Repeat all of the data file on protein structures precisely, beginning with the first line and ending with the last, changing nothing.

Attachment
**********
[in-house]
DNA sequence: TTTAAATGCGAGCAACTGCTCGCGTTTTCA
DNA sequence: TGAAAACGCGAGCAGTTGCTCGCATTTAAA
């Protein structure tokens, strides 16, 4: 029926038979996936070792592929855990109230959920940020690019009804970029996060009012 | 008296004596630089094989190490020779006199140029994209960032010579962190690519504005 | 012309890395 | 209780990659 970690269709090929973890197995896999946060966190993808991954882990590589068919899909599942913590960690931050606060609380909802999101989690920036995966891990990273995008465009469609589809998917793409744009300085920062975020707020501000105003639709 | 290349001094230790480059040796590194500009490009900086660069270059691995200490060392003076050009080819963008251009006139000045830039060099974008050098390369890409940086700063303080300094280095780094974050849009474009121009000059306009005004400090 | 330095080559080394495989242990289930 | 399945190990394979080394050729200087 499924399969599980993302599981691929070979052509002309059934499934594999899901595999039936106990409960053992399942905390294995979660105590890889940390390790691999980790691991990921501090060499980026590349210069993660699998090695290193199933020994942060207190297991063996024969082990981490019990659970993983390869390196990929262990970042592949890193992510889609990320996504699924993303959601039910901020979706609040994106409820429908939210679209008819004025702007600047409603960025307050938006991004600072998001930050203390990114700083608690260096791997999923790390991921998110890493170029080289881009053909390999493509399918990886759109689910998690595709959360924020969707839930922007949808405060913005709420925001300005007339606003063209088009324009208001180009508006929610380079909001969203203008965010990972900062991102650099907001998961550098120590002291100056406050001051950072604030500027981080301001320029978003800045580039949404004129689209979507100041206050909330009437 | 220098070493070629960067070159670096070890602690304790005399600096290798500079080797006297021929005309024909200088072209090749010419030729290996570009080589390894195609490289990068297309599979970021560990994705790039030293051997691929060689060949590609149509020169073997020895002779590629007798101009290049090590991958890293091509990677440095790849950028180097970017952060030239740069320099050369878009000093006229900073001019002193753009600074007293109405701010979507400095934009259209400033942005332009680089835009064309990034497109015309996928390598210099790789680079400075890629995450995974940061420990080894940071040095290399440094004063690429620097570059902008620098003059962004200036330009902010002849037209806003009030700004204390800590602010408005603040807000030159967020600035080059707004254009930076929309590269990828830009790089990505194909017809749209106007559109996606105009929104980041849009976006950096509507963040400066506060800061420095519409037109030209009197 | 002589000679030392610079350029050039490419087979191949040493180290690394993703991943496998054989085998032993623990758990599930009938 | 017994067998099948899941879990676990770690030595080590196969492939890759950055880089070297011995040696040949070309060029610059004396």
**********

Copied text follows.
[in-house]
DNA sequence: TTTAAATGCGAGCAACTGCTCGCGTTTTCA
DNA sequence: TGAAAACGCGAGCAGTTGCTCGCATTTAAA
């Protein structure tokens, strides 16, 4: 029926038979996936070792592929855990109230959920940020690019009804970029996060009012 | 008296004596630089094989190490020779006199140029994209960032010579962190690519504005 | 012309890395 | 209780990659 970690269709090929973890197995896999946060966190993808991954882990590589068919899909599942913590960690931050606060609380909802999101989690920036995966891990990273995008465009469609589809998917793409744009300085920062975020707020501000105003639709 | 290349001094230790480059040796590194500009490009900086660069270059691995200490060392003076050009080819963008251009006139000045830039060099974008050098390369890409940086700063303080300094280095780094974050849009474009121009000059306009005004400090 | 330095080559080394495989242990289930 | 399945190990394979080394050729200087 499924399969599980993302599981691929070979052509002309059934499934594999899901595999039936106990409960053992399942905390294995979660105590890889940390390790691999980790691991990921501090060499980026590349210069993660699998090695290193199933020994942060207190297991063996024969082990981490019990659970993983390869390196990929262990970042592949890193992510889609990320996504699924993303959601039910901020979706609040994106409820429908939210679209008819004025702007600047409603960025307050938006991004600072998001930050203390990114700083608690260096791997999923790390991921998110890493170029080289881009053909390999493509399918990886759109689910998690595709959360924020969707839930922007949808405060913005709420925001300005007339606003063209088009324009208001180009508006929610380079909001969203203008965010990972900062991102650099907001998961550098120590002291100056406050001051950072604030500027981080301001320029978003800045580039949404004129689209979507100041206050909330009437 | 220098070493070629960067070159670096070890602690304790005399600096290798500079080797006297021929005309024909200088072209090749010419030729290996570009080589390894195609490289990068297309599979970021560990994705790039030293051997691929060689060949590609149509020169073997020895002779590629007798101009290049090590991958890293091509990677440095790849950028180097970017952060030239740069320099050369878009000093006229900073001019002193753009600074007293109405701010979507400095934009259209400033942005332009680089835009064309990034497109015309996928390598210099790789680079400075890629995450995974940061420990080894940071040095290399440094004063690429620097570059902008620098003059962004200036330009902010002849037209806003009030700004204390800590602010408005603040807000030159967020600035080059707004254009930076929309590269990828830009790089990505194909017809749209106007559109996606105009929104980041849009976006950096509507963040400066506060800061420095519409037109030209009197 | 002589000679030392610079350029050039490419087979191949040493180290690394993703991943496998054989085998032993623990758990599930009938 | 017994067998099948899941879990676990770690030595080590196969492939890759950055880089070297011995040696040949070309060029610059004396």